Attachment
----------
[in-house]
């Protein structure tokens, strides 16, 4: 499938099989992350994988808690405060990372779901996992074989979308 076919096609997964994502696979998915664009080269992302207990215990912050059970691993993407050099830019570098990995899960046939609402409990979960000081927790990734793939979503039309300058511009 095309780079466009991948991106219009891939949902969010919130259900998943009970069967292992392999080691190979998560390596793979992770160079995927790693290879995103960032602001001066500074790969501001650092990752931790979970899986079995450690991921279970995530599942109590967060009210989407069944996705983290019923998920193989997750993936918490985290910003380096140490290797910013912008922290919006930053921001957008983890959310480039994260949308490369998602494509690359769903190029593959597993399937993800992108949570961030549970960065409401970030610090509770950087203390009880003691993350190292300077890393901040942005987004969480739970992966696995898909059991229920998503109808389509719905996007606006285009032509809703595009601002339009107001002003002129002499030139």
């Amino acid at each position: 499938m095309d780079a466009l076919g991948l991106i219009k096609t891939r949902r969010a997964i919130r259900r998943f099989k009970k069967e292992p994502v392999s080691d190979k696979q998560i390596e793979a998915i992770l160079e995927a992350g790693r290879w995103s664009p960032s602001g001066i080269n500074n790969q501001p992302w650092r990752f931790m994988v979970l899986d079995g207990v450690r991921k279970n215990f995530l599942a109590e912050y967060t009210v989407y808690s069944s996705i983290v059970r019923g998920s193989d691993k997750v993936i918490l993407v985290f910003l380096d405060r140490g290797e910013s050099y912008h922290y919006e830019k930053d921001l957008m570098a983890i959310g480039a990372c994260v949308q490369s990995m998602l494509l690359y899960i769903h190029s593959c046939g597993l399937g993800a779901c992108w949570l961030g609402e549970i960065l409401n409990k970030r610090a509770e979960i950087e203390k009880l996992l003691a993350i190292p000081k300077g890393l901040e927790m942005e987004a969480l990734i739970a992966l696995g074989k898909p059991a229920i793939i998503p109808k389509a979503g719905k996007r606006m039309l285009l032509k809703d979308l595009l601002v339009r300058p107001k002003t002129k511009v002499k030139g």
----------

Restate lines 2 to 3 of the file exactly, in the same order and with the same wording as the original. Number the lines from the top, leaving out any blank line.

């Protein structure tokens, strides 16, 4: 499938099989992350994988808690405060990372779901996992074989979308 076919096609997964994502696979998915664009080269992302207990215990912050059970691993993407050099830019570098990995899960046939609402409990979960000081927790990734793939979503039309300058511009 095309780079466009991948991106219009891939949902969010919130259900998943009970069967292992392999080691190979998560390596793979992770160079995927790693290879995103960032602001001066500074790969501001650092990752931790979970899986079995450690991921279970995530599942109590967060009210989407069944996705983290019923998920193989997750993936918490985290910003380096140490290797910013912008922290919006930053921001957008983890959310480039994260949308490369998602494509690359769903190029593959597993399937993800992108949570961030549970960065409401970030610090509770950087203390009880003691993350190292300077890393901040942005987004969480739970992966696995898909059991229920998503109808389509719905996007606006285009032509809703595009601002339009107001002003002129002499030139």
């Amino acid at each position: 499938m095309d780079a466009l076919g991948l991106i219009k096609t891939r949902r969010a997964i919130r259900r998943f099989k009970k069967e292992p994502v392999s080691d190979k696979q998560i390596e793979a998915i992770l160079e995927a992350g790693r290879w995103s664009p960032s602001g001066i080269n500074n790969q501001p992302w650092r990752f931790m994988v979970l899986d079995g207990v450690r991921k279970n215990f995530l599942a109590e912050y967060t009210v989407y808690s069944s996705i983290v059970r019923g998920s193989d691993k997750v993936i918490l993407v985290f910003l380096d405060r140490g290797e910013s050099y912008h922290y919006e830019k930053d921001l957008m570098a983890i959310g480039a990372c994260v949308q490369s990995m998602l494509l690359y899960i769903h190029s593959c046939g597993l399937g993800a779901c992108w949570l961030g609402e549970i960065l409401n409990k970030r610090a509770e979960i950087e203390k009880l996992l003691a993350i190292p000081k300077g890393l901040e927790m942005e987004a969480l990734i739970a992966l696995g074989k898909p059991a229920i793939i998503p109808k389509a979503g719905k996007r606006m039309l285009l032509k809703d979308l595009l601002v339009r300058p107001k002003t002129k511009v002499k030139g």